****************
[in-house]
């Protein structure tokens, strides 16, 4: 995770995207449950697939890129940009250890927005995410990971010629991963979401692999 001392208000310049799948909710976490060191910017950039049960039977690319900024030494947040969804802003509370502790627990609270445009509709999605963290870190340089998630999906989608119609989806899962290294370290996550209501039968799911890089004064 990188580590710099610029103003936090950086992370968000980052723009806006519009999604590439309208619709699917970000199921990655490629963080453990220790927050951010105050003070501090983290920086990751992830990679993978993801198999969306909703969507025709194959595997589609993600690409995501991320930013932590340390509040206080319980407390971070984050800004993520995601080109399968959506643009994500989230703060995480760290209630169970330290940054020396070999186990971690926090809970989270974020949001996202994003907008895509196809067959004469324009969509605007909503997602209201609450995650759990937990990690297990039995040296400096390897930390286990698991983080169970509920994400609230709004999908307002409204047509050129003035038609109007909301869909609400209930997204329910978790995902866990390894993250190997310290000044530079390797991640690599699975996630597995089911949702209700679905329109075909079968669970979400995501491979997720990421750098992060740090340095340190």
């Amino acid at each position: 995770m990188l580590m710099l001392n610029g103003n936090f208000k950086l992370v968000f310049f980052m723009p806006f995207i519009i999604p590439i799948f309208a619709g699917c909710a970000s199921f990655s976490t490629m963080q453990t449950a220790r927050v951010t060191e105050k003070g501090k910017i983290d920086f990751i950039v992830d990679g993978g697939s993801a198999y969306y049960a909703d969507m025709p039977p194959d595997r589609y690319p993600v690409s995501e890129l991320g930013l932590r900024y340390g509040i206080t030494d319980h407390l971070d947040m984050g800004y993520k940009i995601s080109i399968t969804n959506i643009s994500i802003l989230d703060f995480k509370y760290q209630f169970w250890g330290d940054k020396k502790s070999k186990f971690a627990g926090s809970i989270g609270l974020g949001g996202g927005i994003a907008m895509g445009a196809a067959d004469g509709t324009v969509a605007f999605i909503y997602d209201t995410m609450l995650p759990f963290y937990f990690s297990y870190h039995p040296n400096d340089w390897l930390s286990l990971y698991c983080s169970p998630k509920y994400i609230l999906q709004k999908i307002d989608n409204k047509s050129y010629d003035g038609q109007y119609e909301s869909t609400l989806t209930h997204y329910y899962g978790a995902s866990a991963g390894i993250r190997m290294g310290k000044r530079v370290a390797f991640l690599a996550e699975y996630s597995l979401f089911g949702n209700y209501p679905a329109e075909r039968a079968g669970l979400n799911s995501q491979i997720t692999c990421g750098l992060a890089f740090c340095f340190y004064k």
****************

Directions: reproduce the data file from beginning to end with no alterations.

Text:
[in-house]
């Protein structure tokens, strides 16, 4: 995770995207449950697939890129940009250890927005995410990971010629991963979401692999 001392208000310049799948909710976490060191910017950039049960039977690319900024030494947040969804802003509370502790627990609270445009509709999605963290870190340089998630999906989608119609989806899962290294370290996550209501039968799911890089004064 990188580590710099610029103003936090950086992370968000980052723009806006519009999604590439309208619709699917970000199921990655490629963080453990220790927050951010105050003070501090983290920086990751992830990679993978993801198999969306909703969507025709194959595997589609993600690409995501991320930013932590340390509040206080319980407390971070984050800004993520995601080109399968959506643009994500989230703060995480760290209630169970330290940054020396070999186990971690926090809970989270974020949001996202994003907008895509196809067959004469324009969509605007909503997602209201609450995650759990937990990690297990039995040296400096390897930390286990698991983080169970509920994400609230709004999908307002409204047509050129003035038609109007909301869909609400209930997204329910978790995902866990390894993250190997310290000044530079390797991640690599699975996630597995089911949702209700679905329109075909079968669970979400995501491979997720990421750098992060740090340095340190």
């Amino acid at each position: 995770m990188l580590m710099l001392n610029g103003n936090f208000k950086l992370v968000f310049f980052m723009p806006f995207i519009i999604p590439i799948f309208a619709g699917c909710a970000s199921f990655s976490t490629m963080q453990t449950a220790r927050v951010t060191e105050k003070g501090k910017i983290d920086f990751i950039v992830d990679g993978g697939s993801a198999y969306y049960a909703d969507m025709p039977p194959d595997r589609y690319p993600v690409s995501e890129l991320g930013l932590r900024y340390g509040i206080t030494d319980h407390l971070d947040m984050g800004y993520k940009i995601s080109i399968t969804n959506i643009s994500i802003l989230d703060f995480k509370y760290q209630f169970w250890g330290d940054k020396k502790s070999k186990f971690a627990g926090s809970i989270g609270l974020g949001g996202g927005i994003a907008m895509g445009a196809a067959d004469g509709t324009v969509a605007f999605i909503y997602d209201t995410m609450l995650p759990f963290y937990f990690s297990y870190h039995p040296n400096d340089w390897l930390s286990l990971y698991c983080s169970p998630k509920y994400i609230l999906q709004k999908i307002d989608n409204k047509s050129y010629d003035g038609q109007y119609e909301s869909t609400l989806t209930h997204y329910y899962g978790a995902s866990a991963g390894i993250r190997m290294g310290k000044r530079v370290a390797f991640l690599a996550e699975y996630s597995l979401f089911g949702n209700y209501p679905a329109e075909r039968a079968g669970l979400n799911s995501q491979i997720t692999c990421g750098l992060a890089f740090c340095f340190y004064k």